How does a camshaft change (lift, duration & lobe separation) effect my converter choice?

The camshaft and converter are more closely tied than any other components in the car. If you chose a cam that produces power at higher RPM ranges, you must have a converter that coincides with that range. Engine output is what really determines stall speed for a given converter. This is particularly true when changing camshafts, heads, carburetor, installing turbos etc. All these will affect the stall speed of the converter. If you increase the available power output of your engine, the converter stall speed will be higher. This might be nowhere near the optimum stall speed for the engines configuration, to the point where the overall performance may not only remain unchanged but could actually suffer. This is where a lot of enthusiasts get caught out. They install a high stall converter, say a 2200 RPM stall speed and then over time, continue to modify their engine to produce more horsepower & torque, forgetting that their 2200 RPM converter is no longer suitably matched to the engines higher power & output.
Is Stall speed the only consideration when selecting a high stall converter?

While stall speed is very important, it is by no means the only consideration when selecting a high stall converter. Torque multiplication at launch and high-end efficiency are equally important. Stall speed can be attained in many ways that hurt the converter performance in other areas. Stall can be obtained at the expense of looseness at low speeds and loss of performance at higher speeds after launch. It’s best to have a converter that produces the right stall without sacrificing performance.
If I buy a higher stall converter for my stock engine, will my car sit still while the RPM’s come up to the higher stall speed?

No. A higher stall speed converter is simply less efficient at RPM’s below its intended stall speed. It will act quite normally for every day street use.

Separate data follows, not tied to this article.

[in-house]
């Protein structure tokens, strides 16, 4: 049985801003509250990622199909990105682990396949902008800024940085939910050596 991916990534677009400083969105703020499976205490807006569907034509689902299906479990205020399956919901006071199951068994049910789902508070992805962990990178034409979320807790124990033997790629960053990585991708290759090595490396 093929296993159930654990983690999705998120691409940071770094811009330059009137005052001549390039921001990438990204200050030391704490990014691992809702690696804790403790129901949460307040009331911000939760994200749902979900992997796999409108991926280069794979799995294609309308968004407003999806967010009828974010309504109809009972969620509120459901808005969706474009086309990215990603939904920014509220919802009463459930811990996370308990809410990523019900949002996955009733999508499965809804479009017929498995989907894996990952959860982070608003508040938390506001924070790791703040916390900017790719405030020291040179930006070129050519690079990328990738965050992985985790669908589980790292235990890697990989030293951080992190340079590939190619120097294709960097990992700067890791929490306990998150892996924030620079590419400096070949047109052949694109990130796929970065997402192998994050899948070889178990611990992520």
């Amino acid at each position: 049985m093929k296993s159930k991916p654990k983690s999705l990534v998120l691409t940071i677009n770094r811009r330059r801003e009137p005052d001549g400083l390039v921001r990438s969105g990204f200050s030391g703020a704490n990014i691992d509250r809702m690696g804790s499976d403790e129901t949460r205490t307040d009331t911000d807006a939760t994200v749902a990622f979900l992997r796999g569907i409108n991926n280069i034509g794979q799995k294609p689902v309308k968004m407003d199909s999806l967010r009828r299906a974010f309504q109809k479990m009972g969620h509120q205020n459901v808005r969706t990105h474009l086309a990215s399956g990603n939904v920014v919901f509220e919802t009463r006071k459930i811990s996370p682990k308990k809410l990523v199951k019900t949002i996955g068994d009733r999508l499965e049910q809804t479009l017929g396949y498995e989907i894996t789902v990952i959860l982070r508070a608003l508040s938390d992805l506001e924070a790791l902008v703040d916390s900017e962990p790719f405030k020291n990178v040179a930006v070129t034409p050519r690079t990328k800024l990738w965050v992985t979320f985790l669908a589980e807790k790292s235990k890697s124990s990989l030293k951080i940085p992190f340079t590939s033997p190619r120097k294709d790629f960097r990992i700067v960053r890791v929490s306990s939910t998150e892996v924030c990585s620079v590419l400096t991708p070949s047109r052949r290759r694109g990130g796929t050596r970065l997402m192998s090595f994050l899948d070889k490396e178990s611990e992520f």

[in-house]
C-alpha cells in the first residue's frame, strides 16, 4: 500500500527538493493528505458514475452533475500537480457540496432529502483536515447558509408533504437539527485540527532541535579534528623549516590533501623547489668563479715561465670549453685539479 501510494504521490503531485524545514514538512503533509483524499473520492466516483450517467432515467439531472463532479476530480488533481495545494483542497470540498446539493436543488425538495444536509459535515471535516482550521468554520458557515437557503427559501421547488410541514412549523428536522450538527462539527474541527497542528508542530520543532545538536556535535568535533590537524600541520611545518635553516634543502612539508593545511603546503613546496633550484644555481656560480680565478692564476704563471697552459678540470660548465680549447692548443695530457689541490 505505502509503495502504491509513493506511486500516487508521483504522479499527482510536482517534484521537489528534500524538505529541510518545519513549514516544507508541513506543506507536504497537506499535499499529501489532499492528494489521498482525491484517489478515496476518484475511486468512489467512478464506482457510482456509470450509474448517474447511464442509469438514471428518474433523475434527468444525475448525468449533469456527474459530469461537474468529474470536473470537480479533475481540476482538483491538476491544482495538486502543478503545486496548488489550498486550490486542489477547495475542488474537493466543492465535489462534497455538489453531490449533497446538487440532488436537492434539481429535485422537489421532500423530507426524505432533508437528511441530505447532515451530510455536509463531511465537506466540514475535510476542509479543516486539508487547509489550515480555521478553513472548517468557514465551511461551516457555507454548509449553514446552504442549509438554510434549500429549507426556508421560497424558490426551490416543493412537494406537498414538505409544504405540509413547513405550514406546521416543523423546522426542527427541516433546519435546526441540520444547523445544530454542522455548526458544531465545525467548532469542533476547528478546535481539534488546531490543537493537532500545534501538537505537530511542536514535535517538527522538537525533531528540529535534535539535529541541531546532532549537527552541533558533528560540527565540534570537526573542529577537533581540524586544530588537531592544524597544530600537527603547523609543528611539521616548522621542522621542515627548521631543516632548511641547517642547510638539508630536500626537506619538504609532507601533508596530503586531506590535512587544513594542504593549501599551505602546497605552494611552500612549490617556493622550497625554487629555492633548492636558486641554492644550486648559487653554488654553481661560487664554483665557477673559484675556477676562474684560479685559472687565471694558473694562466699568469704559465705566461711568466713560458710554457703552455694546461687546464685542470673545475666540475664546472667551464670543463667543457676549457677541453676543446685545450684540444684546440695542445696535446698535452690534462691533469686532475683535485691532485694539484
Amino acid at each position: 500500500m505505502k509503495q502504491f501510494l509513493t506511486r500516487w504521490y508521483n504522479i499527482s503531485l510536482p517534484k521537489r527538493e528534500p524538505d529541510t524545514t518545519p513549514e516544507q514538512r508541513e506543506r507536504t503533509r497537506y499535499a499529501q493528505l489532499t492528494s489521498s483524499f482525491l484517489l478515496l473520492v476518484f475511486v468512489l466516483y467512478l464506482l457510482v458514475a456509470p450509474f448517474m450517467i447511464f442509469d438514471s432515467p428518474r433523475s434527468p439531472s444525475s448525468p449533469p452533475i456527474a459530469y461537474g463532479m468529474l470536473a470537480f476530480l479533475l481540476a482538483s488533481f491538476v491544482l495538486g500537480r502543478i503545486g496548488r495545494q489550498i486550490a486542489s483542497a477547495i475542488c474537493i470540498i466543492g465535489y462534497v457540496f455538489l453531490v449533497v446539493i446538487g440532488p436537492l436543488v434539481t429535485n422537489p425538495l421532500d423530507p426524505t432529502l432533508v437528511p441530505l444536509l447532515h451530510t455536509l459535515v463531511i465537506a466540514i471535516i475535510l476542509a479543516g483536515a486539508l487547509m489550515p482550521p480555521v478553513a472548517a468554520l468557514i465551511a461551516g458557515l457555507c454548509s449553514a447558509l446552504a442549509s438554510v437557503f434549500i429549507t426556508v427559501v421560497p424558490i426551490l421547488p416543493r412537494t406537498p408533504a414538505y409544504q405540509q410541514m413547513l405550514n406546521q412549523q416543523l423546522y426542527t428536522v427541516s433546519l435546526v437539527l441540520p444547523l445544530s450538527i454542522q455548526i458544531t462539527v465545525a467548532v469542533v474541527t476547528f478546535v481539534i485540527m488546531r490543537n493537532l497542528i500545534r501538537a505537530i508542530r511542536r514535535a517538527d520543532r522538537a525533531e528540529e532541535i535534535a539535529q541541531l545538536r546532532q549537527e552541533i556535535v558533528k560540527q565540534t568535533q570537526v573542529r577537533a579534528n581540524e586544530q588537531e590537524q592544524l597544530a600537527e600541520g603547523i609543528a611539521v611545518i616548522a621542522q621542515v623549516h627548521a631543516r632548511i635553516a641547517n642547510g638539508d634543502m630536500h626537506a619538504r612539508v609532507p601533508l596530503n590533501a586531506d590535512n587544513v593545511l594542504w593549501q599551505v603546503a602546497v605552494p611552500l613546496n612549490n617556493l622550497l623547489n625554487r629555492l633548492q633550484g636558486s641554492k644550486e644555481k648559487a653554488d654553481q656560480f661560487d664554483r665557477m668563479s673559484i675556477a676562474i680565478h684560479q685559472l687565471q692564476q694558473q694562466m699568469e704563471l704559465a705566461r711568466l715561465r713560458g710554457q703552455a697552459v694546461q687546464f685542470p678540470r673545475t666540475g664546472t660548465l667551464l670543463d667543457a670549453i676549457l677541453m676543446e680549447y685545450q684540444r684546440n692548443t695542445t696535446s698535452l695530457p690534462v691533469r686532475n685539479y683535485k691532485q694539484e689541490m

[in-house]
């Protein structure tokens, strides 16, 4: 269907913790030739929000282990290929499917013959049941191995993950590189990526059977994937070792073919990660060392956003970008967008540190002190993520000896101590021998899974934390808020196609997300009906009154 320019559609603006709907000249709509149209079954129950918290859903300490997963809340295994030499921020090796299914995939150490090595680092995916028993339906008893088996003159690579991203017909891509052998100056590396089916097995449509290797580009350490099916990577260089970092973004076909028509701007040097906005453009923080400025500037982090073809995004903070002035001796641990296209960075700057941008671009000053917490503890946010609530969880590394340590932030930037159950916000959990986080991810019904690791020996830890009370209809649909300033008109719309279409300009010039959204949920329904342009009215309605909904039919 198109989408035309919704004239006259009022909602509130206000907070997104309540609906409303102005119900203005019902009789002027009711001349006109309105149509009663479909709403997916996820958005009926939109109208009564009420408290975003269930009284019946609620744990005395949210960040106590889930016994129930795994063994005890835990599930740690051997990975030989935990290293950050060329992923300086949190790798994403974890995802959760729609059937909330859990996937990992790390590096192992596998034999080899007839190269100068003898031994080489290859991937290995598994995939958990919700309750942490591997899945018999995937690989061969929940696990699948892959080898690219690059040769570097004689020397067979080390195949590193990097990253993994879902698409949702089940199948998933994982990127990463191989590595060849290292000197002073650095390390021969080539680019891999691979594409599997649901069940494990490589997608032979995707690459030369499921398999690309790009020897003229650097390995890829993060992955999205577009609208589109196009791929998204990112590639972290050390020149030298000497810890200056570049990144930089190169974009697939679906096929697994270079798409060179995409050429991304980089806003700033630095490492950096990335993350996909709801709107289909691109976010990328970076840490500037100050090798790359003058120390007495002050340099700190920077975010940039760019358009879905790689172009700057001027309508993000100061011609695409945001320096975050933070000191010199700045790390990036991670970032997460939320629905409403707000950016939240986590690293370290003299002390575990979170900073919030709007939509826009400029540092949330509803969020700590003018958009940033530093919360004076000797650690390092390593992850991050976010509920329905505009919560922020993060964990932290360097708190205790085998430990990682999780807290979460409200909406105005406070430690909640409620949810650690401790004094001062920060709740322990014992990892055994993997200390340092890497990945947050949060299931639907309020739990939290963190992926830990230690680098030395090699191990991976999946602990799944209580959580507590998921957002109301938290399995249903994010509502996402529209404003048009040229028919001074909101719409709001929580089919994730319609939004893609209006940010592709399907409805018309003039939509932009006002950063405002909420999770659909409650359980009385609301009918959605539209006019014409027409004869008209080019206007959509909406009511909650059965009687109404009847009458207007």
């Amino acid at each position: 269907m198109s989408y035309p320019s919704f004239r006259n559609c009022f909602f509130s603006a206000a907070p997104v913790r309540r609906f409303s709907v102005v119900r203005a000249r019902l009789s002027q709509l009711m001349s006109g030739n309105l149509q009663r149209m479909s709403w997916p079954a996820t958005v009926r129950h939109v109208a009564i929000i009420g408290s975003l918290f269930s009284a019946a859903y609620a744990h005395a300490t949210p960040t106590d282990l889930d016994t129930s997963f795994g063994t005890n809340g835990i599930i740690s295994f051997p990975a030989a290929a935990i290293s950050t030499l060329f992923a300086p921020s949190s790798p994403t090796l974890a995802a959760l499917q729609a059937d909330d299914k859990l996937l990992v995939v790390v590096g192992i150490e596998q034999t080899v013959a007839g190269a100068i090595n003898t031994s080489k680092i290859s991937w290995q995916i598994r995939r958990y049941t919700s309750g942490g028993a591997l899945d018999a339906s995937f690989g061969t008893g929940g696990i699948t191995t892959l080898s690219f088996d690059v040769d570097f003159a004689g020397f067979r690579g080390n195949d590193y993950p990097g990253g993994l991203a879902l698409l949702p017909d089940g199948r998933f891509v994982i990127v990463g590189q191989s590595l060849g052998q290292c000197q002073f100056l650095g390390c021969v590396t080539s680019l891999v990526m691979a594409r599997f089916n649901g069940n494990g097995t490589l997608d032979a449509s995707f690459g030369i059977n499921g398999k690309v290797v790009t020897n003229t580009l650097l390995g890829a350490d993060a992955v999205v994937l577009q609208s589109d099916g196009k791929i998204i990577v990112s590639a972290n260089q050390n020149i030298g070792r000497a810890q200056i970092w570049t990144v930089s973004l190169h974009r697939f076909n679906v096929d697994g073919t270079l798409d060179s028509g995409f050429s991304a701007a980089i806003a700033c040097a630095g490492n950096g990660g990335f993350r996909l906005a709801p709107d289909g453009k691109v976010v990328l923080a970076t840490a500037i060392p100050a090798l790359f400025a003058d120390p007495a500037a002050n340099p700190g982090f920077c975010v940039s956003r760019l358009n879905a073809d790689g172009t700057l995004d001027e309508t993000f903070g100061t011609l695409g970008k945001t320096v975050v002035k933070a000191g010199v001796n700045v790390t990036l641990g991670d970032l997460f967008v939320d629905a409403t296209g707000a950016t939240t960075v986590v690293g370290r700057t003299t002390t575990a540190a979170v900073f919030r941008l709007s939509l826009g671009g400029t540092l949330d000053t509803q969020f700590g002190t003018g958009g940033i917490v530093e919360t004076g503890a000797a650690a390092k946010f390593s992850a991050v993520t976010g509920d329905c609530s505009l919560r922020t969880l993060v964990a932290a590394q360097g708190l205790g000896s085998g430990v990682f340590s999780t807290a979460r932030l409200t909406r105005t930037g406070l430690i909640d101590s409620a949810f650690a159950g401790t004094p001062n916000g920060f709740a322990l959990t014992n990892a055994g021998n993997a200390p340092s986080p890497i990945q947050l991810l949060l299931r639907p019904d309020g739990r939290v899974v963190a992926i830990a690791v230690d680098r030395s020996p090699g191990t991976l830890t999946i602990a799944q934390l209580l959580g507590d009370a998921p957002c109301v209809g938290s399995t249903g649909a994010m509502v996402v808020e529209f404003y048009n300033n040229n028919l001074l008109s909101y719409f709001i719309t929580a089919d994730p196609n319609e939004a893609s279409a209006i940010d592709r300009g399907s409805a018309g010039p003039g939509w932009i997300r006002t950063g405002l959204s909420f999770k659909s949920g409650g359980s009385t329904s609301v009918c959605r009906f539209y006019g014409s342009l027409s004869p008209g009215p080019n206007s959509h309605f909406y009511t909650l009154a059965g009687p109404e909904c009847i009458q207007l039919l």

Does stall Speed affect normal driving?

Normal driving is not affected by stall speed up to approximately 3000 RPM, particularly with a well built converter. A car will begin to roll normally when a higher stall speed converter used. Quick acceleration will be favorably influenced by stall speed. A very high stall speed (above 3000 RPM) would not be satisfactory for every day street use.
How can I be sure that the converter I am buying is a genuine Accelerator High Stall Converter?

Accelerator stamps each specific converter with an alphanumerical code, which tells us what components have been used to build the converter and for what application it was intended.
Accelerator – The people, Technical Service & Product Support?

The owners and technicians at Accelerator High Stall Converters reflect many years of hard earned experience. All of the team have unique backgrounds and put a premium on performance. The expertise and racing experience of the team allows each person to be active in developing and supplying products, demanded by performance and racing enthusiasts. The experience is focused to bring you the customer, the best products the industry can offer. The technical department consists of professionals in the transmission, converter, performance engine building & drag racing industries. They are able to best advise you on the right stall speed converter for your application.

 

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Now, I've got a message for all the other drivers out there. If you smell a delicious, crispy smell after the race, it's not your tailpipe. It's just a little of Shake...and Bake!
SHAKE AND BAKE

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 Post subject: Re: FAQ: about Torque Converters
Posted: Thu Nov 03, 2011 3:09 pm 
Getting Side Ways
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Age: 30

Posts: 580

Joined: 9th Sep 2009

Ride: EF Falcon GLi

Location: ADELAIDE
SA, Australia

Just by the way this isnt my work! just a cut and copy for people who need it on FORDMODS! :twisted:

 

_________________

Now, I've got a message for all the other drivers out there. If you smell a delicious, crispy smell after the race, it's not your tailpipe. It's just a little of Shake...and Bake!
SHAKE AND BAKE

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 Profile